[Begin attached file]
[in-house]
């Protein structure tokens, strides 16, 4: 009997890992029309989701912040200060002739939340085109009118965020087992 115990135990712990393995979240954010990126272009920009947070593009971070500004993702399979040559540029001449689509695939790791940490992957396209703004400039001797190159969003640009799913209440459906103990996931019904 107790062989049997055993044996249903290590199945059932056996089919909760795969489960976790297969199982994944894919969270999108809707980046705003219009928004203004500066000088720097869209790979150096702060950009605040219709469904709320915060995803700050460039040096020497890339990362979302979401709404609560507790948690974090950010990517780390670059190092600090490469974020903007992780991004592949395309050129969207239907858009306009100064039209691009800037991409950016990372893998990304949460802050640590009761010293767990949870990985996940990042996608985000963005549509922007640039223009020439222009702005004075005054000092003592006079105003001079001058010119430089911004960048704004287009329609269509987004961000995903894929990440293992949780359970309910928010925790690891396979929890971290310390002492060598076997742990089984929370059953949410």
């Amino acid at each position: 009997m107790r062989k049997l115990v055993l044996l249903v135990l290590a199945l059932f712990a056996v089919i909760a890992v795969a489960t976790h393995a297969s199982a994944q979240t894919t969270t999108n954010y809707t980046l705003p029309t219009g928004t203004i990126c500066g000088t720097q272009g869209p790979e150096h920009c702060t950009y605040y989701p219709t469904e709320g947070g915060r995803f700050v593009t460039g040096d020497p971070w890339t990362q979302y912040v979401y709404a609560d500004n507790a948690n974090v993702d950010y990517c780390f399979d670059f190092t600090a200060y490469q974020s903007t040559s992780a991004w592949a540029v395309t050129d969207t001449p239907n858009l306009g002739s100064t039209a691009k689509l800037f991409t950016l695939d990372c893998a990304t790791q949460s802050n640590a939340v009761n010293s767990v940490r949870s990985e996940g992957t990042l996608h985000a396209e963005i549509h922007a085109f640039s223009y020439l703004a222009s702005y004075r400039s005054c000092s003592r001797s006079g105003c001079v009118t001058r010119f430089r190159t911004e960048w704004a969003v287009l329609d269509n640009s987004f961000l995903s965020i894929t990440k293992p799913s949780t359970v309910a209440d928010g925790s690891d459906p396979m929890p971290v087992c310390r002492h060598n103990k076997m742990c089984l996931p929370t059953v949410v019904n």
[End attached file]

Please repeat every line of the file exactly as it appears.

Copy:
[in-house]
């Protein structure tokens, strides 16, 4: 009997890992029309989701912040200060002739939340085109009118965020087992 115990135990712990393995979240954010990126272009920009947070593009971070500004993702399979040559540029001449689509695939790791940490992957396209703004400039001797190159969003640009799913209440459906103990996931019904 107790062989049997055993044996249903290590199945059932056996089919909760795969489960976790297969199982994944894919969270999108809707980046705003219009928004203004500066000088720097869209790979150096702060950009605040219709469904709320915060995803700050460039040096020497890339990362979302979401709404609560507790948690974090950010990517780390670059190092600090490469974020903007992780991004592949395309050129969207239907858009306009100064039209691009800037991409950016990372893998990304949460802050640590009761010293767990949870990985996940990042996608985000963005549509922007640039223009020439222009702005004075005054000092003592006079105003001079001058010119430089911004960048704004287009329609269509987004961000995903894929990440293992949780359970309910928010925790690891396979929890971290310390002492060598076997742990089984929370059953949410």
């Amino acid at each position: 009997m107790r062989k049997l115990v055993l044996l249903v135990l290590a199945l059932f712990a056996v089919i909760a890992v795969a489960t976790h393995a297969s199982a994944q979240t894919t969270t999108n954010y809707t980046l705003p029309t219009g928004t203004i990126c500066g000088t720097q272009g869209p790979e150096h920009c702060t950009y605040y989701p219709t469904e709320g947070g915060r995803f700050v593009t460039g040096d020497p971070w890339t990362q979302y912040v979401y709404a609560d500004n507790a948690n974090v993702d950010y990517c780390f399979d670059f190092t600090a200060y490469q974020s903007t040559s992780a991004w592949a540029v395309t050129d969207t001449p239907n858009l306009g002739s100064t039209a691009k689509l800037f991409t950016l695939d990372c893998a990304t790791q949460s802050n640590a939340v009761n010293s767990v940490r949870s990985e996940g992957t990042l996608h985000a396209e963005i549509h922007a085109f640039s223009y020439l703004a222009s702005y004075r400039s005054c000092s003592r001797s006079g105003c001079v009118t001058r010119f430089r190159t911004e960048w704004a969003v287009l329609d269509n640009s987004f961000l995903s965020i894929t990440k293992p799913s949780t359970v309910a209440d928010g925790s690891d459906p396979m929890p971290v087992c310390r002492h060598n103990k076997m742990c089984l996931p929370t059953v949410v019904n």